The Count of Monte Cristo

1934

Action / Adventure / Drama / History / Romance / Thriller

9
Rotten Tomatoes Audience - Upright 77%
IMDb Rating 7.6 10 2079

Synopsis


Uploaded By: FREEMAN
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August 10, 2018 at 12:10 AM

Director

Cast

Paul Fix as Angry Citizen
Leon Ames as Beauchamp
Louis Calhern as De Villefort Jr.
Sidney Blackmer as Mondego
720p.BLU 1080p.BLU
933.76 MB
968*720
English
NR
23.976 fps
1hr 53 min
P/S 18 / 67
1.78 GB
1440*1072
English
NR
23.976 fps
1hr 53 min
P/S 28 / 82

Movie Reviews

Reviewed by lugonian 9 / 10

Dantes' Revenge

THE COUNT OF MONTE CRISTO (United Artists/Reliance, 1934), directed by Rowland V. Lee, from the immortal novel by Alexandre Dumas, and personally supervised by Edward Small, capitalized on the current trend of literary works adapted to the motion picture screen. It stars British import Robert Donat, making his Hollywood debut, in fact, his only one as a leading performer on U.S. soil. He would spend the duration of his career in British-made productions, thus, later winning an Academy Award as best actor in another memorable performance in GOODBYE, MR. CHIPS (MGM, 1939) opposite Greer Garson.

For the benefit of those unfamiliar with either the book or the motion picture(s), here is a brief summary: The story, which begins in 1815, finds Edmund Dantes (Robert Donat) a young sailor on a French ship who has honored the dying request of his captain, LeClere (William Farnum), to carry a private letter to Napoleon on Elba. While ashore, he meets with Mercedes De Rosas (Elissa Landi), the woman he loves. Because Fernand (Sidney Blackner) loves Mercedes, he, along with others in his scheme, succeed to have Dantes arrested for carrying a secret letter and for this reason, unjustly imprisoned in the Château d'If. While in prison, Dantes is treated harshly and cruely by the guards, and Mercedes, although still in love with Dantes, finds herself marrying Fernand, later to bear him a son. Later, Dantes encounters Abbe Faria (O.P. Heggie), an old man imprisoned there for many years who spends his free time cutting his way through prison walls and digging a tunnel that would someday get him through to freedom. Over the years, Abbe Faria educates his friend Dantes by showing him a chart of the location of fabulous treasure on the island of Monte Cristo. While digging through the tunnel, there is a cave-in that crushes Abbe Faria's ribs, later the cause of his death. As the guards prepare to take the old man's body away, Dante switches places with the deceased, and hides himself in the burial sack. After being thrown into the ocean, Dantes breaks himself free.He is then rescued and picked up by Captain Camp (Mitchell Lewis), who makes him part of his crew. After shaving off his long beard, Dante locates the island of Monte Cristo and he goes ashore to possess the treasure, making him a very rich man. He then returns to France in the guise of The Count of Monte Cristo to then avenge his three enemies, Fernand, Raymond DeVillefort (Louis Calhern) and Danglars (Raymond Walburn), the men who had him unjustly sent to prison where he stayed for twenty years. How Dantes achieves his vengeance adds to the suspense and pleasure of the avid "revenge is sweet" viewer.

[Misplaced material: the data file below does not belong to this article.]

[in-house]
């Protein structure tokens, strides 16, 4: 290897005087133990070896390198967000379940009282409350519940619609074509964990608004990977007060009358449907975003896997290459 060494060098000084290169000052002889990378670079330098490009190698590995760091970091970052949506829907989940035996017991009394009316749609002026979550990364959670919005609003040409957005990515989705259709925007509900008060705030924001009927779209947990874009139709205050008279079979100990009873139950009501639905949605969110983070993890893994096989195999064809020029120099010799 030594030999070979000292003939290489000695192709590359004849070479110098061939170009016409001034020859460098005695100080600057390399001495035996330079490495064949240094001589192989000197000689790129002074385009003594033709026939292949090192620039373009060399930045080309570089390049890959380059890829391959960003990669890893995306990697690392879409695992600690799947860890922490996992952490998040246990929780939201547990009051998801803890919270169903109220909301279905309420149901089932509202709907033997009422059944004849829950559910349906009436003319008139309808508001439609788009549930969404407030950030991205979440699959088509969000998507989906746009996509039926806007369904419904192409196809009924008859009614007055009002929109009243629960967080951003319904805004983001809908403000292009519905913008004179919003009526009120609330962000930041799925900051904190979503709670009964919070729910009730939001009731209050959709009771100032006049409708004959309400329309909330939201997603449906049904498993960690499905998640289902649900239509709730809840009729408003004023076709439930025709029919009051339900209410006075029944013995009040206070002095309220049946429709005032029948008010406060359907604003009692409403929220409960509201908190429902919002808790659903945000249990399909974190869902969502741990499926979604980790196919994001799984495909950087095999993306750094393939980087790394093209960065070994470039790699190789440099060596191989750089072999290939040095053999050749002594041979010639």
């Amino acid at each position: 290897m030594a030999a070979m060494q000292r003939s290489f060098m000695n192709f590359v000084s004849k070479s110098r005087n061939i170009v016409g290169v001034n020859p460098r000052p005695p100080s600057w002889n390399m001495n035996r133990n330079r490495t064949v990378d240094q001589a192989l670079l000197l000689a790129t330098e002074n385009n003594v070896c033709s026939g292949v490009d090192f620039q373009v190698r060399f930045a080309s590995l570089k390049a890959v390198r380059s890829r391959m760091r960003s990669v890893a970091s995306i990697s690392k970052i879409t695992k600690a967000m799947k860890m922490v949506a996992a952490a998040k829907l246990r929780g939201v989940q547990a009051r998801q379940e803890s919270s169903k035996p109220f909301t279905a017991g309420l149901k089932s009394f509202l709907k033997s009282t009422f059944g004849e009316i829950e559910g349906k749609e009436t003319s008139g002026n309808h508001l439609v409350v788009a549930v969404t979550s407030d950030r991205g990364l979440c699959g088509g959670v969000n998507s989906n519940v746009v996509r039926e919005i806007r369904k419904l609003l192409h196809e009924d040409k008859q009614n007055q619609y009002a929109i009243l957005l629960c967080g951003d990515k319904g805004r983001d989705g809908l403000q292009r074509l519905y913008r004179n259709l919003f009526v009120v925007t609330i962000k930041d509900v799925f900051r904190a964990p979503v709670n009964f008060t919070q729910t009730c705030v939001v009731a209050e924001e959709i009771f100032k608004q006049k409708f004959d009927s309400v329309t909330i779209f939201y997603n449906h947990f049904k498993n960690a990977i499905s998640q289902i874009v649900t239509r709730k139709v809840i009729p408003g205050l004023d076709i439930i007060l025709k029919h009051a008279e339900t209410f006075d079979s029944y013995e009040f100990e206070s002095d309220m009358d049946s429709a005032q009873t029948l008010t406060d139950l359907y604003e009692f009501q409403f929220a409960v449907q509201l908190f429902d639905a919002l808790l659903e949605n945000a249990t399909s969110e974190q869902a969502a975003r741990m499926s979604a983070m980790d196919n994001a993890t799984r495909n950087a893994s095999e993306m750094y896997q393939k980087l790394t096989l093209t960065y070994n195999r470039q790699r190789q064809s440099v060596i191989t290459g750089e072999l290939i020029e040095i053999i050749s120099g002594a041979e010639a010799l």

Also seen in the supporting cast are Georgia Caine as Madame De Rosas; Luis ALberni as Jacopo; Clarence Muse as the muted Ali; Douglas Walton as Albert De Mondego; Juliette Compton and Lionel Bellmore, among others. The memorable musical score by Alfred Newman would be repeated in latter films, notably the "Ave Maria" underscoring portion used for LES MISERABLES (20th Century, 1935) starring Fredric March.